St Theresa’s Mission, Luanshya, Zambia
30 March 2005
St Francis Leprosy Guild Annual Review 2004 shows photographs and gives a description of this thriving mission in the Copperbelt. It was founded in the 1960’s by Catholic business men for children of workers in the copper mines.
Since 1975 it has been run by the Franciscan Sisters of Assisi for people with leprosy. They took on the responsibility for almost a hundred families. It now has several homes and clinics, treats leprosy at Liteta Hospital, and helps leprosy patients at Chibote Rehabilitation Centre. There is a school and nursery, and nutrition centres feeding 2000 orphans, and 145 resident children of people with AIDS.
On their 300 hectares of land, they grow corn and vegetables, and they have 3000 chickens, 200 pigs, and 24 cows. The conditions are so good that it is sometimes difficult to get the relatives to leave.
Catholics provide thousands upon thousands of centres like this in poor parts of the world. They provide water, food, clothing, shelter, sanitation, organisation, medical and nursing care, kindness, understanding, and much more to people in great need.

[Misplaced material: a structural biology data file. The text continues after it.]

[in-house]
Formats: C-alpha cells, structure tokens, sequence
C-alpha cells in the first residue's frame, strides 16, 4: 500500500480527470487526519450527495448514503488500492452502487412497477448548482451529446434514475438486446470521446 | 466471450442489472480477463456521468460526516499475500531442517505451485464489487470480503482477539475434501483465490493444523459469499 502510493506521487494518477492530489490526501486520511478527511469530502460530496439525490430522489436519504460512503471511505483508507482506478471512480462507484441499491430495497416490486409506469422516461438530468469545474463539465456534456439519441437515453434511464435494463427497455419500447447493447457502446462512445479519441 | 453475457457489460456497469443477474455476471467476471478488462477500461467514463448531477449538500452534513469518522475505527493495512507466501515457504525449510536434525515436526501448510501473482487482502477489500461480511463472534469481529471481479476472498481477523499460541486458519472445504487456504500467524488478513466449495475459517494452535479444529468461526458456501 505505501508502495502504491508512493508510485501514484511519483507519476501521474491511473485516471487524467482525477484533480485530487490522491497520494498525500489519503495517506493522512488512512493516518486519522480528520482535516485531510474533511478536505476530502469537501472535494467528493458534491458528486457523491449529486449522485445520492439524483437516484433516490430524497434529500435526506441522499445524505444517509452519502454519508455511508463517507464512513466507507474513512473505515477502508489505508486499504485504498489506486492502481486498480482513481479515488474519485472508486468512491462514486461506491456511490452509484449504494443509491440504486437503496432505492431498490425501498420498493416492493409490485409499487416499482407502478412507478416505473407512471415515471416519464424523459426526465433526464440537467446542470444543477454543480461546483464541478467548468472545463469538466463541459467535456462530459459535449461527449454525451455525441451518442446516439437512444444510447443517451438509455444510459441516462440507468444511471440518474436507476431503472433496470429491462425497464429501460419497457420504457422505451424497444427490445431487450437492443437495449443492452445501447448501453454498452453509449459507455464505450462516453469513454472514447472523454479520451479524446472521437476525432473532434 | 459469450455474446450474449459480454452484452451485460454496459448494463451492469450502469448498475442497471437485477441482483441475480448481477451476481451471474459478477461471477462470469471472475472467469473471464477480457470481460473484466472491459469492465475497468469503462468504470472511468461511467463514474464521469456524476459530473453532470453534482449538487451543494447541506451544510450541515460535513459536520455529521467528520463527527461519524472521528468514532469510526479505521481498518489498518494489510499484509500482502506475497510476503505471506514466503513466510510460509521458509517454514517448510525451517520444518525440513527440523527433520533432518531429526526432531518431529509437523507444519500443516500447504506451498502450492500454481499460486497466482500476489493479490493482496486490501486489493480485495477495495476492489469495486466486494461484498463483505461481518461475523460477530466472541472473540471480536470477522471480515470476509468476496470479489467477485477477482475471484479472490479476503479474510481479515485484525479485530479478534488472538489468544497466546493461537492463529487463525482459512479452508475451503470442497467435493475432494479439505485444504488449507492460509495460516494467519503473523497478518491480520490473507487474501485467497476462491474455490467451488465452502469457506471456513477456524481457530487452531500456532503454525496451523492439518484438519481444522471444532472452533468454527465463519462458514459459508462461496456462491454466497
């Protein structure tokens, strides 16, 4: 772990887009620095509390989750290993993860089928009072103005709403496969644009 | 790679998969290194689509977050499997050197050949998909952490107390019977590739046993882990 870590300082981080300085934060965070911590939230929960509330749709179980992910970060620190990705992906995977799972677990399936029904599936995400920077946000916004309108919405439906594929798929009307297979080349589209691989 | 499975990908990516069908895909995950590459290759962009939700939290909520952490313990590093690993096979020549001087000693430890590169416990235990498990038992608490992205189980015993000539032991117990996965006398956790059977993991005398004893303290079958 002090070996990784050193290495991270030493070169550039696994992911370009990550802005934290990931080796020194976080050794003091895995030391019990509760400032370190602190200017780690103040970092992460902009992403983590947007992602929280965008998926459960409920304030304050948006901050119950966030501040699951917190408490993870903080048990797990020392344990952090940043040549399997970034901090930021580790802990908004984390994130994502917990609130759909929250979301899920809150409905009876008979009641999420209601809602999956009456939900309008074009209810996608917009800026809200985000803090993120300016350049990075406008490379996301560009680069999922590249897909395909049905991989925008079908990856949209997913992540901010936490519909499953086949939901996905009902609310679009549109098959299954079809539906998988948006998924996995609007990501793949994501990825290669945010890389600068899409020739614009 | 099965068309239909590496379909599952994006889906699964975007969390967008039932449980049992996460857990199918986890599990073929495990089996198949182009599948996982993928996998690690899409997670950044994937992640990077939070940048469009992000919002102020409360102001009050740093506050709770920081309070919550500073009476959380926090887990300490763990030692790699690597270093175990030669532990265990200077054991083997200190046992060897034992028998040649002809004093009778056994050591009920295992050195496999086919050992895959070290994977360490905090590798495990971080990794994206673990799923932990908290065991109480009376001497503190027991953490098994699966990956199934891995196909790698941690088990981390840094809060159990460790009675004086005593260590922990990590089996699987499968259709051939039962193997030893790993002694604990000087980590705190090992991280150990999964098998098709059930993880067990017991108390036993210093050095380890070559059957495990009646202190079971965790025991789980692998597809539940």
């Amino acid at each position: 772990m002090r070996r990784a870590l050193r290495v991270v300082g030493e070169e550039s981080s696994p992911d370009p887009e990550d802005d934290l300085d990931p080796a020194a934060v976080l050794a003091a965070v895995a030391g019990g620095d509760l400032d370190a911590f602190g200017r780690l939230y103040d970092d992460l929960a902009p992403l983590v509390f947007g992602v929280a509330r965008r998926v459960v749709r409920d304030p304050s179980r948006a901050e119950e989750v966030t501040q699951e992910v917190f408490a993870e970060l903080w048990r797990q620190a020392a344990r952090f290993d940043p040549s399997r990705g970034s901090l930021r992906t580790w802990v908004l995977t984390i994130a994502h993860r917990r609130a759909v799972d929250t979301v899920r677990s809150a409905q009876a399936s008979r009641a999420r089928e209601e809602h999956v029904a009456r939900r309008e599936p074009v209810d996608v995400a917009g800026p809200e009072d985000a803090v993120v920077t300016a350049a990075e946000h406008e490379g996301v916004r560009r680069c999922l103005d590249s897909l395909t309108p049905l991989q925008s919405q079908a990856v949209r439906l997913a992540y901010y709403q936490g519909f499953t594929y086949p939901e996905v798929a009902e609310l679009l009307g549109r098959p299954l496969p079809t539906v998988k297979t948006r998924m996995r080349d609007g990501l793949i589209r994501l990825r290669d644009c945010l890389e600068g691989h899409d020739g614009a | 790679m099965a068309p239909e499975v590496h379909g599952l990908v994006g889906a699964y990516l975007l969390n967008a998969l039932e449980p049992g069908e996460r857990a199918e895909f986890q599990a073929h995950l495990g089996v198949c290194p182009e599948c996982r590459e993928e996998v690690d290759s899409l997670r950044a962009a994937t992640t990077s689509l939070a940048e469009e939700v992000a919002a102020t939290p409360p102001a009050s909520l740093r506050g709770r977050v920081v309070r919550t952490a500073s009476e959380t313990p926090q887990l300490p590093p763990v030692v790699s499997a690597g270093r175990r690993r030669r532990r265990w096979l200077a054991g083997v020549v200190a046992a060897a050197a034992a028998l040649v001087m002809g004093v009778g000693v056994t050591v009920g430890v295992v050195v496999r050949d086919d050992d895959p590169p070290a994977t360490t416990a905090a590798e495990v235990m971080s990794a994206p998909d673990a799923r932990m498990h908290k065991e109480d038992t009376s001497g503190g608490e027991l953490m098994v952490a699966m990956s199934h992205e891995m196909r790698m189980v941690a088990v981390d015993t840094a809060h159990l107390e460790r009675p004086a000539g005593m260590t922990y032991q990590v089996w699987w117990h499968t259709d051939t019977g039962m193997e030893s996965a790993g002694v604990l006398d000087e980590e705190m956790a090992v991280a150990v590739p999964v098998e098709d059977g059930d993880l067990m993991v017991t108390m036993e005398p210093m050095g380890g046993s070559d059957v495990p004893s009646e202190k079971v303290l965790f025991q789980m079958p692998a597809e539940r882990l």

Catholics provide the drive and organisation, and sometimes, when the centre begins to grow, others come in to help. (At St Theresa’s, the British High Commission and the Food and Agriculture Organisation in Rome co-financed a chicken project.)
The good in Catholicism is so well camouflaged by argument, politics, campaigning, conflict, and the relentless denunciation of the faults of others, that many believe that this goodness does not exist.
I put in this small example to show that underneath the camouflage a hidden Church goes quietly on, bringing help to the very poor. And this hidden Church provides more help to the very poor than any other world-wide organisation.
This Newsletter is critical of the Church’s views on population, family planning, and politics, but it has profound admiration and gratitude for the goodness of the hidden Church, which quietly organises and provides help for those in the greatest need, not only in Zambia, but across the world.